When Jennifer found out she was going to be losing her job, she and her husband Rick were already out of savings. With Rick going to grad school and a recent pay cut, the savings had been depleted. Even with some signs that bad news was coming, there was no amount of preparation they could do to be ready for what was to come.
“You could see the writing on the wall but I was hoping I wouldn’t be one they’d pick,” Jennifer says. “Sure enough, I was let go.”
Health issues for their children began to stack up, medical and counseling bills added to their debt, the mortgage was left unpaid. Soon, Jennifer and Rick found themselves turning to The Idaho Foodbank and local partners for help.
“It was like we were sliding down a hill,” Rick says. “It was like we couldn’t stop the slide.”
Rick and Jennifer were able to stop the slide by getting regular food boxes from local pantries. With health considerations, specific food is necessary for their kids. Nutrition becomes even more important. But more important than pride is taking care of your children. Rick says, he had to remember that each time.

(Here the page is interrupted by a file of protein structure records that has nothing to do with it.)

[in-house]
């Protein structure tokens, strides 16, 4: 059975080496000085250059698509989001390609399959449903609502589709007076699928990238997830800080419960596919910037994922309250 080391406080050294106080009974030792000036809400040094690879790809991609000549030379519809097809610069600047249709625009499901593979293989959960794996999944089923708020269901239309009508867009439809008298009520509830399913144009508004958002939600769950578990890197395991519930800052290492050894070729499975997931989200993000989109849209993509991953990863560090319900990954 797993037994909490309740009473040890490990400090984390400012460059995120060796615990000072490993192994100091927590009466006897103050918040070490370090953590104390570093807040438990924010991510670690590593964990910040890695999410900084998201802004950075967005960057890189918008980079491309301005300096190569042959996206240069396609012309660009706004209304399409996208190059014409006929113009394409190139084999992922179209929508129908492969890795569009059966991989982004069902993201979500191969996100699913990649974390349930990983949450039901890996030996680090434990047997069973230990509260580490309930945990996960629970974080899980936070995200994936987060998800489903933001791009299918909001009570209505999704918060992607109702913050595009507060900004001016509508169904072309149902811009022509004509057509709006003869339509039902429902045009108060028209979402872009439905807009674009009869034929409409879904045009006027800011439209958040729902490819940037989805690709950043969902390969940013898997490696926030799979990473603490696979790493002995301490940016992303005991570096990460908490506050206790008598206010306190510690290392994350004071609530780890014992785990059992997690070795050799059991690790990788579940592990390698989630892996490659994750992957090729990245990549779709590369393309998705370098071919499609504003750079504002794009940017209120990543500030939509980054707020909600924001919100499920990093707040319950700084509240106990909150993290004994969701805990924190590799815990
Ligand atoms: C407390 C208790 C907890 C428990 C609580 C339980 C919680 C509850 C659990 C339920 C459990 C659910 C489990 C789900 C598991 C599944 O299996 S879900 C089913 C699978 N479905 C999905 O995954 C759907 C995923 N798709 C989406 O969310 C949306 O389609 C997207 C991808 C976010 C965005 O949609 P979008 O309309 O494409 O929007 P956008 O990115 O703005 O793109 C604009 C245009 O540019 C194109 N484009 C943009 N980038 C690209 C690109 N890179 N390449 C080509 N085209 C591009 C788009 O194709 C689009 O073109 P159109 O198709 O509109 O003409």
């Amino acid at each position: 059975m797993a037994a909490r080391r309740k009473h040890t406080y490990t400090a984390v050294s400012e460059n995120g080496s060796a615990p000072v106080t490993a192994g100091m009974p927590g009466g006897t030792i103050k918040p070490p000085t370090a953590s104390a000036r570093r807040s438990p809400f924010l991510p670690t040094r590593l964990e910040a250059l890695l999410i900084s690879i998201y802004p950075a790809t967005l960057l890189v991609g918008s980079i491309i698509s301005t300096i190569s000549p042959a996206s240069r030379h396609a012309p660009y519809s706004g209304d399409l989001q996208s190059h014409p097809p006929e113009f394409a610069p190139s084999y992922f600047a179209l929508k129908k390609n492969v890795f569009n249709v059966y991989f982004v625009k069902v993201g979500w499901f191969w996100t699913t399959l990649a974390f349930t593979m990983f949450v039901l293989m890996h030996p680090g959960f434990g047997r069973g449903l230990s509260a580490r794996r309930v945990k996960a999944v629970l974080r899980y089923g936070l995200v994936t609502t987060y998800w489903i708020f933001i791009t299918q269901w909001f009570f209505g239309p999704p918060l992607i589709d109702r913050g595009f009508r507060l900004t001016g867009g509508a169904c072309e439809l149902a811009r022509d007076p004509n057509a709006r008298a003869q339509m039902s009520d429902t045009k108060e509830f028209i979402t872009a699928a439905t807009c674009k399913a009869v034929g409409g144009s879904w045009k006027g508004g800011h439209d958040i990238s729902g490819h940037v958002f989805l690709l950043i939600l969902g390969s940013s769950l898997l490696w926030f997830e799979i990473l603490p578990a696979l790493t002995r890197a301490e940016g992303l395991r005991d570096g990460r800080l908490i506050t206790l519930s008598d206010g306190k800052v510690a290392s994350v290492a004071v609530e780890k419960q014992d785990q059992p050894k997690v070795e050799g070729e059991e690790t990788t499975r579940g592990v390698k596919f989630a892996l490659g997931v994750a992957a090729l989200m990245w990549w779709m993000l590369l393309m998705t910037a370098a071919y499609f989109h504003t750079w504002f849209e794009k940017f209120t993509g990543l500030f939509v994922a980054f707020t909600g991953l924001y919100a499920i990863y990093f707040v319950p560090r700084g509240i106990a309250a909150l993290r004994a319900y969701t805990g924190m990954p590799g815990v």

“It’s really hard to go to a food bank. There’s a stigma to it. Supposedly, I’m living the American dream. I’m doing everything right,” Rick says. “I have these degrees. I have a full-time job. Yet I still have to go to a food bank to make ends meet. Sometimes it’s really hard to walk into a food bank.”
Things aren’t fixed for Jennifer and Rick. They say they plan to be off food boxes soon and will then give of their extra time to make sure others have access to the same programs they did. Whether it be backpacks of food for kids in need or the milk that Rick was able to bring home to his children to make sure they had breakfast each morning — Rick says he wants to give back when he gets that chance.